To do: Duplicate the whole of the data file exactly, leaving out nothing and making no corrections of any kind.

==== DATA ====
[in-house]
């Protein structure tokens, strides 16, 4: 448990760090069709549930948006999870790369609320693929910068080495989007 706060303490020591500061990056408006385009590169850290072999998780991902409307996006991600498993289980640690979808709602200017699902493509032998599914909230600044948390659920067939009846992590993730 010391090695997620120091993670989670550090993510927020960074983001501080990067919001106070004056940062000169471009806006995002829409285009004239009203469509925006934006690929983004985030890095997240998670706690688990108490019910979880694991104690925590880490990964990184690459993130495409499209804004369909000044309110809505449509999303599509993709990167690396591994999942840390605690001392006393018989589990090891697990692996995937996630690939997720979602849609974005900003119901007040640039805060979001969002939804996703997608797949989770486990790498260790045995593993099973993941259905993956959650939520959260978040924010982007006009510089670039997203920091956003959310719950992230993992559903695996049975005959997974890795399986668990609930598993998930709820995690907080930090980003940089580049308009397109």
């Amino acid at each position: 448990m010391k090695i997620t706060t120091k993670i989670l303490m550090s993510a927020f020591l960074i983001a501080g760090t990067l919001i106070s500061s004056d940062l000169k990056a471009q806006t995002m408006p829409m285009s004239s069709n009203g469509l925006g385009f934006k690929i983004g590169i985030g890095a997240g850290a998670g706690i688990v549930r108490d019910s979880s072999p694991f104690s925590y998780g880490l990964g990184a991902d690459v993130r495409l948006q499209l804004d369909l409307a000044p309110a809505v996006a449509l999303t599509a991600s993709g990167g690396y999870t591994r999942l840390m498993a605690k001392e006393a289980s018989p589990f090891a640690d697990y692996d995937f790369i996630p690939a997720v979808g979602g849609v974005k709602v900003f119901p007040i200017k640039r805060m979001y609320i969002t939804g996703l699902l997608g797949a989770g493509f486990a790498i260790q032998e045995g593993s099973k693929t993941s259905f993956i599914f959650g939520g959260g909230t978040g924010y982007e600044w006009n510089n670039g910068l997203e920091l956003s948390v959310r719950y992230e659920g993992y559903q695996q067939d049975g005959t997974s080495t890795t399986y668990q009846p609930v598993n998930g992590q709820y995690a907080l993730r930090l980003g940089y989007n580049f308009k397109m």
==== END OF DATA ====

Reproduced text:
[in-house]
């Protein structure tokens, strides 16, 4: 448990760090069709549930948006999870790369609320693929910068080495989007 706060303490020591500061990056408006385009590169850290072999998780991902409307996006991600498993289980640690979808709602200017699902493509032998599914909230600044948390659920067939009846992590993730 010391090695997620120091993670989670550090993510927020960074983001501080990067919001106070004056940062000169471009806006995002829409285009004239009203469509925006934006690929983004985030890095997240998670706690688990108490019910979880694991104690925590880490990964990184690459993130495409499209804004369909000044309110809505449509999303599509993709990167690396591994999942840390605690001392006393018989589990090891697990692996995937996630690939997720979602849609974005900003119901007040640039805060979001969002939804996703997608797949989770486990790498260790045995593993099973993941259905993956959650939520959260978040924010982007006009510089670039997203920091956003959310719950992230993992559903695996049975005959997974890795399986668990609930598993998930709820995690907080930090980003940089580049308009397109």
């Amino acid at each position: 448990m010391k090695i997620t706060t120091k993670i989670l303490m550090s993510a927020f020591l960074i983001a501080g760090t990067l919001i106070s500061s004056d940062l000169k990056a471009q806006t995002m408006p829409m285009s004239s069709n009203g469509l925006g385009f934006k690929i983004g590169i985030g890095a997240g850290a998670g706690i688990v549930r108490d019910s979880s072999p694991f104690s925590y998780g880490l990964g990184a991902d690459v993130r495409l948006q499209l804004d369909l409307a000044p309110a809505v996006a449509l999303t599509a991600s993709g990167g690396y999870t591994r999942l840390m498993a605690k001392e006393a289980s018989p589990f090891a640690d697990y692996d995937f790369i996630p690939a997720v979808g979602g849609v974005k709602v900003f119901p007040i200017k640039r805060m979001y609320i969002t939804g996703l699902l997608g797949a989770g493509f486990a790498i260790q032998e045995g593993s099973k693929t993941s259905f993956i599914f959650g939520g959260g909230t978040g924010y982007e600044w006009n510089n670039g910068l997203e920091l956003s948390v959310r719950y992230e659920g993992y559903q695996q067939d049975g005959t997974s080495t890795t399986y668990q009846p609930v598993n998930g992590q709820y995690a907080l993730r930090l980003g940089y989007n580049f308009k397109m």